Microsoft says it will continue to “come down hard” on software piracy after reaching a multi-million dollar settlement with French company, MPO Group, linked to the distribution of thousands of counterfeit copies of its server software.


Disk replicator MPO Group admitted that its Thai subsidiary inadvertently replicated thousands of Microsoft server software discs after relying on a fake licensing agreement. MPO agreed to a multi-million-dollar settlement, and cooperated in the investigation. Details of the agreement have not been disclosed.

Microsoft SA’s Mark Reynolds, Microsoft SA Group Manager: Small Business & Transactional Partners, says that even though MPO “stepped up and did the right thing” by cooperating with the investigation and acknowledging its responsibility, Microsoft felt it had little choice but to insist on a substantial settlement.

“Microsoft cannot stand by when counterfeiting and piracy undercuts the work of honest and responsible resellers and partners whose prices are compromised by the introduction of counterfeit software into the market,” says Reynolds.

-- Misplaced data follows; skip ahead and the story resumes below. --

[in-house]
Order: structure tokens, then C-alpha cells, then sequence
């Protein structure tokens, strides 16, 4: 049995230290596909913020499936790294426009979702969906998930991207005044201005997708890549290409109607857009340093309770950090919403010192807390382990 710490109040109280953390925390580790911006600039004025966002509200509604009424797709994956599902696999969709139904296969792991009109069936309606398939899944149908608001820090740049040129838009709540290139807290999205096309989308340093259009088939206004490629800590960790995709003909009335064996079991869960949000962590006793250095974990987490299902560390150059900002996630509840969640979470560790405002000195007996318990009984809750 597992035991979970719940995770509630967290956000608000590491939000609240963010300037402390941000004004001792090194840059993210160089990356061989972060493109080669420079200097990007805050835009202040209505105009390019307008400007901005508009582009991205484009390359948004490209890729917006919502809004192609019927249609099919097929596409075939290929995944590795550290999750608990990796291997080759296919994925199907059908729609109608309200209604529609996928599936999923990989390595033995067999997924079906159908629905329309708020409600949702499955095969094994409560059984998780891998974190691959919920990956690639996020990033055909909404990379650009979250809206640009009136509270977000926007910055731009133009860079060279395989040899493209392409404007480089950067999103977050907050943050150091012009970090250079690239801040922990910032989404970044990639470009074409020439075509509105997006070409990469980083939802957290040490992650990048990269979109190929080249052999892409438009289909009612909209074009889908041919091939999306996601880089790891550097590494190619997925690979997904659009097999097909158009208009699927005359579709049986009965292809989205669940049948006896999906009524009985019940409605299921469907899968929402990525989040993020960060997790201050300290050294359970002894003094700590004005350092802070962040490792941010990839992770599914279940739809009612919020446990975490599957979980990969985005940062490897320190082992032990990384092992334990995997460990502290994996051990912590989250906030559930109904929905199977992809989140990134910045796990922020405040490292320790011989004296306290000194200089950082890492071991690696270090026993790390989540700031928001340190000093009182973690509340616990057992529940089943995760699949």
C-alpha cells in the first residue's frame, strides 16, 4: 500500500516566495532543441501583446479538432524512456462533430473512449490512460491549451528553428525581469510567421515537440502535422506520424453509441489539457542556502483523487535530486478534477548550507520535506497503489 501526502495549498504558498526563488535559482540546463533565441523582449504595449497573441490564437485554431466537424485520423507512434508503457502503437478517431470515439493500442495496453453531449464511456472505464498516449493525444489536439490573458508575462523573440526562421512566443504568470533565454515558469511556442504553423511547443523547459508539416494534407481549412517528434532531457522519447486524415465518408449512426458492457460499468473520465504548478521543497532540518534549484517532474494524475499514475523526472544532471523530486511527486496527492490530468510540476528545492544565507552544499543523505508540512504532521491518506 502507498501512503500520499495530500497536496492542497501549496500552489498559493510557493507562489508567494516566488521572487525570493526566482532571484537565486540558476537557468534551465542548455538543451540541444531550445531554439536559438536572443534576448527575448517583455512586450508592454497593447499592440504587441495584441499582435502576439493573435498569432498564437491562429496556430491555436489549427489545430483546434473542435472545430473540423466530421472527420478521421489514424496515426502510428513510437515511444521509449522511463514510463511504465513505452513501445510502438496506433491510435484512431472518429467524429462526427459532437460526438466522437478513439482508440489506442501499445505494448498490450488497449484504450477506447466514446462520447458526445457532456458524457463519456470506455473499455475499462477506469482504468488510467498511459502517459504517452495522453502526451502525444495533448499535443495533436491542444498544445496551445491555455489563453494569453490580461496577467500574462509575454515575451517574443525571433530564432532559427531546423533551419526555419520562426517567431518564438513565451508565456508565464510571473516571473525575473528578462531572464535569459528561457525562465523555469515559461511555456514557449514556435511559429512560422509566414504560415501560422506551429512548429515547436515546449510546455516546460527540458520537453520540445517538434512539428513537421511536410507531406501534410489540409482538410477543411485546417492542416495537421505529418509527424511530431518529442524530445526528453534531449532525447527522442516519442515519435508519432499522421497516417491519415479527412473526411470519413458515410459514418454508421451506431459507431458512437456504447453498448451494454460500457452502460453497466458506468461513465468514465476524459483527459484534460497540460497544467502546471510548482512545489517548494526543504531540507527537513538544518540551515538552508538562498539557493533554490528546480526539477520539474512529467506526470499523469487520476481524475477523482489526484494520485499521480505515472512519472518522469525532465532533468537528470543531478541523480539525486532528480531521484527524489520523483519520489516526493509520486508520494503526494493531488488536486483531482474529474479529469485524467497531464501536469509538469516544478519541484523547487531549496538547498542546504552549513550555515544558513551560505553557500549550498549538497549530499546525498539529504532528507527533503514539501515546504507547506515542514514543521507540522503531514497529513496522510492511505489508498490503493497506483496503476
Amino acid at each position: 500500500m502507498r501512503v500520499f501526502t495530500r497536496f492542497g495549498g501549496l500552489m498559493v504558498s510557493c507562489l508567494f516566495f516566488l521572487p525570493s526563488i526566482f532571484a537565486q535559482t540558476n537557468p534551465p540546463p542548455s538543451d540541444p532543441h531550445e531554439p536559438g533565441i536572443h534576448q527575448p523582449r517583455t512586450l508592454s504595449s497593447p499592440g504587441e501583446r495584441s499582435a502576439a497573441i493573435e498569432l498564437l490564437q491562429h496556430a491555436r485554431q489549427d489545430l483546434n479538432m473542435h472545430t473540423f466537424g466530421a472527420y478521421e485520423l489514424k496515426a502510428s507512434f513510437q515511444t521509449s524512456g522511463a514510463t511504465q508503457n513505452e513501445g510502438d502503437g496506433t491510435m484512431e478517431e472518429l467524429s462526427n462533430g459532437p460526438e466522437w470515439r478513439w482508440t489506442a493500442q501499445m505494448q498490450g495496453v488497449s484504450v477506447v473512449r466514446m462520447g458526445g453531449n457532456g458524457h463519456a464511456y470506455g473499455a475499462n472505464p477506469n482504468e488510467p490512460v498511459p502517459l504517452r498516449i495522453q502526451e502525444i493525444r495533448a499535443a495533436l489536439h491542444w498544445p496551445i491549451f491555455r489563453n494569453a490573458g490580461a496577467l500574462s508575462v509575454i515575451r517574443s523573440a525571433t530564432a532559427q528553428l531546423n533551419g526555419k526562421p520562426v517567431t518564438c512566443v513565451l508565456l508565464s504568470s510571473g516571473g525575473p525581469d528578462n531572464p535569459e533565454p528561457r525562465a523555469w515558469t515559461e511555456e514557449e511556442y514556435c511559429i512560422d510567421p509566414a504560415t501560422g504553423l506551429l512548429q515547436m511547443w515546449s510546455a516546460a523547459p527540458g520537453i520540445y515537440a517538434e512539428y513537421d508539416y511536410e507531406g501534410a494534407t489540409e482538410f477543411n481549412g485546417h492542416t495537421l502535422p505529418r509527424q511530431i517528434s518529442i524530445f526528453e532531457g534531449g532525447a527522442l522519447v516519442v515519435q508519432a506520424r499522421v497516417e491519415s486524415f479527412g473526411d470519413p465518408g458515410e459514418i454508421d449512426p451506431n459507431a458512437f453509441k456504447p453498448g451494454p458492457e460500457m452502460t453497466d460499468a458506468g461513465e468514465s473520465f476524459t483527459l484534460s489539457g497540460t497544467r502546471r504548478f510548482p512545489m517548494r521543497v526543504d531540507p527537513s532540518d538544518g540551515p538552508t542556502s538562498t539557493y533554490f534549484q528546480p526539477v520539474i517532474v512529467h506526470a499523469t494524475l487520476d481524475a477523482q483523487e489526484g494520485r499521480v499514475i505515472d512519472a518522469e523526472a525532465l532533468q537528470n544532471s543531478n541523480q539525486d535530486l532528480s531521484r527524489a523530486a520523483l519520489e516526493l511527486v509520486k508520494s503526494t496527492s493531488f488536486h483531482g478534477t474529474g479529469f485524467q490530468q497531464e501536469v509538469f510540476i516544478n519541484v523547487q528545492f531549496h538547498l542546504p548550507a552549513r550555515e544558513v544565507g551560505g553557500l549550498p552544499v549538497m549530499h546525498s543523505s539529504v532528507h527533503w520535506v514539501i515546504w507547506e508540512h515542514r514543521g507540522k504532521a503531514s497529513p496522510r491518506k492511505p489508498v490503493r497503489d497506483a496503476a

“There’s no question that software piracy is a global problem for the industry. By addressing the trade in counterfeit software at the manufacturing level, we are effectively shutting down illegal operators down to the point of production.”

According to MPO, its Thai office manufactured 20,000 counterfeit copies of Microsoft Exchange and SQL Server products in July 2003 on the basis of what turned out to be forged documentation from a third party that purported to have a license to distribute Microsoft software. In fact, Microsoft does not license its software to be reproduced and distributed in this way.

Reynolds adds that Microsoft will continue to identify and investigate organisations that manufacture illegal software, with several suspected South African pirate operations under surveillance. The company has been dogged in its pursuit of software piracy, launching the Genuine Software initiative to educate customers and resellers about the tell-tale signs of piracy.

According to the Business Software Alliance (BSA), the global software industry lost $34-billion to piracy in 2005, amounting to 35% of all software used worldwide. This figure was up $1,6-billion from 2004. In South Africa, about 36% of businesses use illegal software.

“In the last 18 months, Microsoft and law enforcement agencies around the world have seized more than 675 000 units of fake Microsoft software and components. This represents a loss to Microsoft of $84-million,” Reynolds adds.